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Health & Fitness
Ultimate Guide to Conquering Migraines

Ultimate Guide to Conquering Migraines

Ultimate Guide to Conquering Migraines

The Ultimate Guide to Conquering Migraines, a special issue from the editors of Pain-Free Living magazine, aims to educate and provide unbiased insight on the latest breakthroughs and various approaches, both pharmaceutical and holistic, to conquering migraines.

Country:
United States
Language:
English
Publisher:
Madavor Media, LLC
Frequency:
One-off
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in this issue

2 min.
editor's note

While I do not suffer from migraines, I live with someone whose life is consistently affected by them. My wife’s days are classified as ‘good’ — those wonderful days free of migraine — or along a spectrum of ‘bad,’ depending on the severity of her pain. Like a baseball player attempting a multiple-game hitting streak, my wife strives for a run of migraine-free days. A number that hits double digits elicits joy, along with a dream that someday she can achieve a run reminiscent of Joe DiMaggio’s epic 56-game stretch. More than 36 million Americans live with the excruciating pain of chronic migraine. But it’s more than just the number of people dealing with this agony — it’s the impact on their lives. Countless days of work, social gatherings, and family…

2 min.
migraine: report from the front lines of a global health crisis

Migraine, like so many debilitating chronic pain disorders, is an invisible disease, but a pervasive one. The World Health Organization classifies migraine as the sixth most disabling medical illness in the world. Despite its vast and devastating reach, there remains tremendous disparity in patient access to education, treatment options, and access to headache specialists. More than 1 billion people around the globe are battling the frequent, unpredictable intrusion of crippling head pain, and their needs are profoundly underserved. The frustration and sociocultural cost of living with migraine and other severe headache disorders that are widely misunderstood cannot be overstated. These individuals are offen dismissed by friends, family, employers and even health care professionals as having just a headache—when that is simply not the case. Migraine is a disabling disease. In fact,…

8 min.
all headaches are not created equal

Most people have headaches at some point in their lives. Doctors have identified 200 different types of headaches, and the proper treatment depends on which type you have. Most headaches are relatively harmless, but some can be debilitating or may point to serious or even life-threatening underlying conditions. Fortunately, there are several measures you can take to treat the most common headaches, and certain “red flags” can help you recognize when you need immediate medical attention. THE MOST COMMON TYPES OF HEADACHES TENSION HEADACHES. Tension headaches, also known as myogenic or muscle contraction headaches, are the result of tensing of the facial and neck muscles. Their underlying causes include stress, anxiety, depression, sleep problems, and jaw clenching. Typically, the pain is constant and can be located anywhere throughout the head or neck.…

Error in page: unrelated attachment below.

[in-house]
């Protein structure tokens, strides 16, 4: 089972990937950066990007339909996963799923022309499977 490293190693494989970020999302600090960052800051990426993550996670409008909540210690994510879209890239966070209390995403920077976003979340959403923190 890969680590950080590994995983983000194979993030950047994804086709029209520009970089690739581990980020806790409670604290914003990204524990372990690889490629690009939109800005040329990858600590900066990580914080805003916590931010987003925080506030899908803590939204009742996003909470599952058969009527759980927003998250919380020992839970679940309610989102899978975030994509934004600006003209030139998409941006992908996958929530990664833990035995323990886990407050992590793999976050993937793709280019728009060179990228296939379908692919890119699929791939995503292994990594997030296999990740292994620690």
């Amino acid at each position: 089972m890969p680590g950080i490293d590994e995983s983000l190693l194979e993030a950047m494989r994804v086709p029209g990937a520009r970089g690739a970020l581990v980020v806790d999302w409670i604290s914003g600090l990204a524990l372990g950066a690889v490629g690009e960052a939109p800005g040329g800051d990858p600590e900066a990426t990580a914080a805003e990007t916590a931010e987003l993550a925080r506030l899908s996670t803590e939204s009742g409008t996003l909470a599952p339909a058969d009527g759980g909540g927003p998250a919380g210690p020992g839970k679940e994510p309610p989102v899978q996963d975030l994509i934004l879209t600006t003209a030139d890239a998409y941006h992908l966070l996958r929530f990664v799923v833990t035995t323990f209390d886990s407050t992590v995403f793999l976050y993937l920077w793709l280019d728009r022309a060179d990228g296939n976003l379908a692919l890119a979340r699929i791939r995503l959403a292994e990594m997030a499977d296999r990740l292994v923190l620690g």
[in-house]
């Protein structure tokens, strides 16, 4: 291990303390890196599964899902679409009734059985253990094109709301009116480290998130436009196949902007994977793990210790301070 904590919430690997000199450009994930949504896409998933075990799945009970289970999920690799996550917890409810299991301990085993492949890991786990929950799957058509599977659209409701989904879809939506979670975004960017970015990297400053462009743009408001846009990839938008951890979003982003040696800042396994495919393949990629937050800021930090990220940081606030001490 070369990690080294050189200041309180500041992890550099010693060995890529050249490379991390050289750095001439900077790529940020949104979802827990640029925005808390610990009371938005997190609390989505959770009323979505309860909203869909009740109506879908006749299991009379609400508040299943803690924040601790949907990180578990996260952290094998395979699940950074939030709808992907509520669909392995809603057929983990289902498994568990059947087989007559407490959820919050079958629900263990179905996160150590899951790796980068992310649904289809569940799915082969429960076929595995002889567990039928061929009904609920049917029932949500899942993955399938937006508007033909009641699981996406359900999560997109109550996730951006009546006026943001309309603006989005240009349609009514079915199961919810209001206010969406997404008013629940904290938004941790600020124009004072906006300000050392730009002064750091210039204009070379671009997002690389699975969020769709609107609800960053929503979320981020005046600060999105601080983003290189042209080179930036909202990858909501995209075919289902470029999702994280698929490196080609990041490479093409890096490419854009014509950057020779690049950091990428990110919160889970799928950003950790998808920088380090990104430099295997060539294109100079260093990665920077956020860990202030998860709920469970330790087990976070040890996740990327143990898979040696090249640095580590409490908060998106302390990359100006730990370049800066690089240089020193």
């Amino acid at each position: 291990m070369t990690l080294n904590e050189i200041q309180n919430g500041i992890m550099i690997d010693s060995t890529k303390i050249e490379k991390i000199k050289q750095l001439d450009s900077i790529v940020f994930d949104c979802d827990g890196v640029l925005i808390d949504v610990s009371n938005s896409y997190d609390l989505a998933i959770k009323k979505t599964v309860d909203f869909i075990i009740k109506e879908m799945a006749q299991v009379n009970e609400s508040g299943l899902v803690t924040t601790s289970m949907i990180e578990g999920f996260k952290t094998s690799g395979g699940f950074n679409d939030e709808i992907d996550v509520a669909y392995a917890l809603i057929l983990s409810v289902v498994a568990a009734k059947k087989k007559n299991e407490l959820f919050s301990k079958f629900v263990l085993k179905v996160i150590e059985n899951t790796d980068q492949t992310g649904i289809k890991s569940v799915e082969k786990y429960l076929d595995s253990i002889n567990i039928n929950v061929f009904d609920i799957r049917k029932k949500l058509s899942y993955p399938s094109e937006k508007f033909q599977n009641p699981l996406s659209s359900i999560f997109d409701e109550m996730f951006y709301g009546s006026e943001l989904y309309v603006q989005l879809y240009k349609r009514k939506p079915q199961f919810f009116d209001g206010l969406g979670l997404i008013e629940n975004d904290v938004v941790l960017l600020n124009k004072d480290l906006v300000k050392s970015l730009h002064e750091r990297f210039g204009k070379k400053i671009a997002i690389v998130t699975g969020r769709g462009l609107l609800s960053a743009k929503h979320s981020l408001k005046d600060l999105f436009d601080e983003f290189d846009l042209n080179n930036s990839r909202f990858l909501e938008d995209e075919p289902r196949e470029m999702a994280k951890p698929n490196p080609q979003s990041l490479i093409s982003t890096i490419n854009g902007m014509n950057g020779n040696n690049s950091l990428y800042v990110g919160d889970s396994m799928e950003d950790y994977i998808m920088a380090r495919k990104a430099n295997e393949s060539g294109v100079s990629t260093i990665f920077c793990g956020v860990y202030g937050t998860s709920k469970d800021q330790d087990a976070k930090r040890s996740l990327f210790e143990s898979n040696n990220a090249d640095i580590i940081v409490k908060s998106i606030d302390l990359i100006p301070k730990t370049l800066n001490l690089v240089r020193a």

13 min.
migraine 10i overview and facts

IF you suffer from migraine headaches, you’re not alone. According to the Migraine Research Foundation, nearly one in four U.S. households includes someone who develops migraines. Migraines affect more than 12 percent of the population, including children — more than diabetes, epilepsy, and asthma combined. And more than half of all people who have migraines are never diagnosed. A migraine is not a symptom, it is a syndrome — a collection of symptoms that arise from a common cause. A migraine headache can feel like intense throbbing or pulsing in one area of the head and commonly is accompanied by light or sound sensitivity, nausea, and vomiting. The Migraine Research Foundation states that although most sufferers experience attacks once or twice a month, 14 million people in the U.S. have chronic daily headaches…

6 min.
diagnosis: migraine

Ana remembers her first migraine like it was yesterday. In her early 20s, she was chronically overbooked, balancing the stress of law school with an active social life. One night, she was in a hurry to get ready to meet friends but couldn’t get her eyeliner on straight. “It was the strangest thing,” she says. “I had done it literally hundreds of times without thinking. And then I realized, I couldn’t see my eye. Actually, I couldn’t see my face.” The center of her field of vision had become a blurry pool with sparkling edges that grew larger and larger as the minutes passed. “It was terrifying, I was convinced I was going blind or having a stroke.” In a panic, she dialed 911. After taking her history, she was shocked…

8 min.
what’s behind the throbbing?

Anybody who has had migraines knows how unbearable they can be — the stop-you-in-yourtracks throbbing, the flashes of light. “Migraine is more than just a headache,” said Noah Rosen, M.D., a headache specialist who, as director of The Headache Center at Hofstra North Shore- LIJ School of Medicine, cares for patients with some of the worst migraines. Migraines — which usually last from four to 72 hours — can cause severe pain, queasiness and dizziness. The worst part for migraine sufferers is that something as simple as the weather can trigger a migraine, leaving a person unable to perform the tasks of daily living, said Rosen. Even more unnerving: The person in pain has no clue when it will abate. These beastly headaches share at least two of these common features: They are one-sided,…